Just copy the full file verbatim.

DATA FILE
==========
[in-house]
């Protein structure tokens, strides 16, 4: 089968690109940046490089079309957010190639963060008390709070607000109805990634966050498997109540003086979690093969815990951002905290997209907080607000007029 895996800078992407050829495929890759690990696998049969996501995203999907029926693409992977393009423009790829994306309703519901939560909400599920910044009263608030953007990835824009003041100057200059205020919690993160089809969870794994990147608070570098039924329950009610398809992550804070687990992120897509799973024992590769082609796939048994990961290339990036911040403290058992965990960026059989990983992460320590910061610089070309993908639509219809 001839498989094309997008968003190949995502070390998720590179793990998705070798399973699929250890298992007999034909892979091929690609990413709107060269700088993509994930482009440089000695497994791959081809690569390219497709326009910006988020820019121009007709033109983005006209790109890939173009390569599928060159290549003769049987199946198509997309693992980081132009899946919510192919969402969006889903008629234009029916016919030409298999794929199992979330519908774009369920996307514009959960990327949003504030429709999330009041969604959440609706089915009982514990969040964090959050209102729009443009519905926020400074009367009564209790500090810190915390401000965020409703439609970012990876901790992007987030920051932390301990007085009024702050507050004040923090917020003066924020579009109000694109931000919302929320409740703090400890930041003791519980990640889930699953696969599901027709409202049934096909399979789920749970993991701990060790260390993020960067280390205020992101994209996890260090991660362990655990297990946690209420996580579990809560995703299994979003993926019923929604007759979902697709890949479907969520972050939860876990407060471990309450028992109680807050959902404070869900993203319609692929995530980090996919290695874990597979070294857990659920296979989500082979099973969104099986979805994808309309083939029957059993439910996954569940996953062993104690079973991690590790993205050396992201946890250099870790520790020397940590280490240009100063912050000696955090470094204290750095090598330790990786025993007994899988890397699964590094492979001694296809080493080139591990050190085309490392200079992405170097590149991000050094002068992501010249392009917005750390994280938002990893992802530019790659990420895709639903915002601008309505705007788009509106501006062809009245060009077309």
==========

[in-house]
């Protein structure tokens, strides 16, 4: 089968690109940046490089079309957010190639963060008390709070607000109805990634966050498997109540003086979690093969815990951002905290997209907080607000007029 895996800078992407050829495929890759690990696998049969996501995203999907029926693409992977393009423009790829994306309703519901939560909400599920910044009263608030953007990835824009003041100057200059205020919690993160089809969870794994990147608070570098039924329950009610398809992550804070687990992120897509799973024992590769082609796939048994990961290339990036911040403290058992965990960026059989990983992460320590910061610089070309993908639509219809 001839498989094309997008968003190949995502070390998720590179793990998705070798399973699929250890298992007999034909892979091929690609990413709107060269700088993509994930482009440089000695497994791959081809690569390219497709326009910006988020820019121009007709033109983005006209790109890939173009390569599928060159290549003769049987199946198509997309693992980081132009899946919510192919969402969006889903008629234009029916016919030409298999794929199992979330519908774009369920996307514009959960990327949003504030429709999330009041969604959440609706089915009982514990969040964090959050209102729009443009519905926020400074009367009564209790500090810190915390401000965020409703439609970012990876901790992007987030920051932390301990007085009024702050507050004040923090917020003066924020579009109000694109931000919302929320409740703090400890930041003791519980990640889930699953696969599901027709409202049934096909399979789920749970993991701990060790260390993020960067280390205020992101994209996890260090991660362990655990297990946690209420996580579990809560995703299994979003993926019923929604007759979902697709890949479907969520972050939860876990407060471990309450028992109680807050959902404070869900993203319609692929995530980090996919290695874990597979070294857990659920296979989500082979099973969104099986979805994808309309083939029957059993439910996954569940996953062993104690079973991690590790993205050396992201946890250099870790520790020397940590280490240009100063912050000696955090470094204290750095090598330790990786025993007994899988890397699964590094492979001694296809080493080139591990050190085309490392200079992405170097590149991000050094002068992501010249392009917005750390994280938002990893992802530019790659990420895709639903915002601008309505705007788009509106501006062809009245060009077309």